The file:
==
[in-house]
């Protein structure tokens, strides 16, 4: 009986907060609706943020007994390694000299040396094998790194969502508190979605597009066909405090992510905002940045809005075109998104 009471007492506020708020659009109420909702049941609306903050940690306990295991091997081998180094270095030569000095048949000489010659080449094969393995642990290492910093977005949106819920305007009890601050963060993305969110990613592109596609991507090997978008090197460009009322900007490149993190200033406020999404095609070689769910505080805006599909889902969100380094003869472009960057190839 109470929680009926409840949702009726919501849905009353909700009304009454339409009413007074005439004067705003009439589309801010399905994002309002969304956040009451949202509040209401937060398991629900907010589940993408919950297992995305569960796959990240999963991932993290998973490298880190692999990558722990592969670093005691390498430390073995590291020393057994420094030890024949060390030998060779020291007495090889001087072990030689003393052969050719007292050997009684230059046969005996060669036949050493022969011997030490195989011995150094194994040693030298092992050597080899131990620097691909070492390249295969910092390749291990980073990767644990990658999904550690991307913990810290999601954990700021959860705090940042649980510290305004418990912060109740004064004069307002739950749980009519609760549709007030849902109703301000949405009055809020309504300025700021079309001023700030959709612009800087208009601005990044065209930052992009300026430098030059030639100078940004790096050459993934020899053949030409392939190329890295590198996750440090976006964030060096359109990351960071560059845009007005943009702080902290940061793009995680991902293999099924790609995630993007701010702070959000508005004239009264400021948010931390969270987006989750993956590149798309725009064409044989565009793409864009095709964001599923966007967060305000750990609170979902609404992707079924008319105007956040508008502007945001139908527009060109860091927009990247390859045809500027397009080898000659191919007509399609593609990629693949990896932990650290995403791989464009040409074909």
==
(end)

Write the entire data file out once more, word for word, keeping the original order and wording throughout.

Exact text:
[in-house]
């Protein structure tokens, strides 16, 4: 009986907060609706943020007994390694000299040396094998790194969502508190979605597009066909405090992510905002940045809005075109998104 009471007492506020708020659009109420909702049941609306903050940690306990295991091997081998180094270095030569000095048949000489010659080449094969393995642990290492910093977005949106819920305007009890601050963060993305969110990613592109596609991507090997978008090197460009009322900007490149993190200033406020999404095609070689769910505080805006599909889902969100380094003869472009960057190839 109470929680009926409840949702009726919501849905009353909700009304009454339409009413007074005439004067705003009439589309801010399905994002309002969304956040009451949202509040209401937060398991629900907010589940993408919950297992995305569960796959990240999963991932993290998973490298880190692999990558722990592969670093005691390498430390073995590291020393057994420094030890024949060390030998060779020291007495090889001087072990030689003393052969050719007292050997009684230059046969005996060669036949050493022969011997030490195989011995150094194994040693030298092992050597080899131990620097691909070492390249295969910092390749291990980073990767644990990658999904550690991307913990810290999601954990700021959860705090940042649980510290305004418990912060109740004064004069307002739950749980009519609760549709007030849902109703301000949405009055809020309504300025700021079309001023700030959709612009800087208009601005990044065209930052992009300026430098030059030639100078940004790096050459993934020899053949030409392939190329890295590198996750440090976006964030060096359109990351960071560059845009007005943009702080902290940061793009995680991902293999099924790609995630993007701010702070959000508005004239009264400021948010931390969270987006989750993956590149798309725009064409044989565009793409864009095709964001599923966007967060305000750990609170979902609404992707079924008319105007956040508008502007945001139908527009060109860091927009990247390859045809500027397009080898000659191919007509399609593609990629693949990896932990650290995403791989464009040409074909």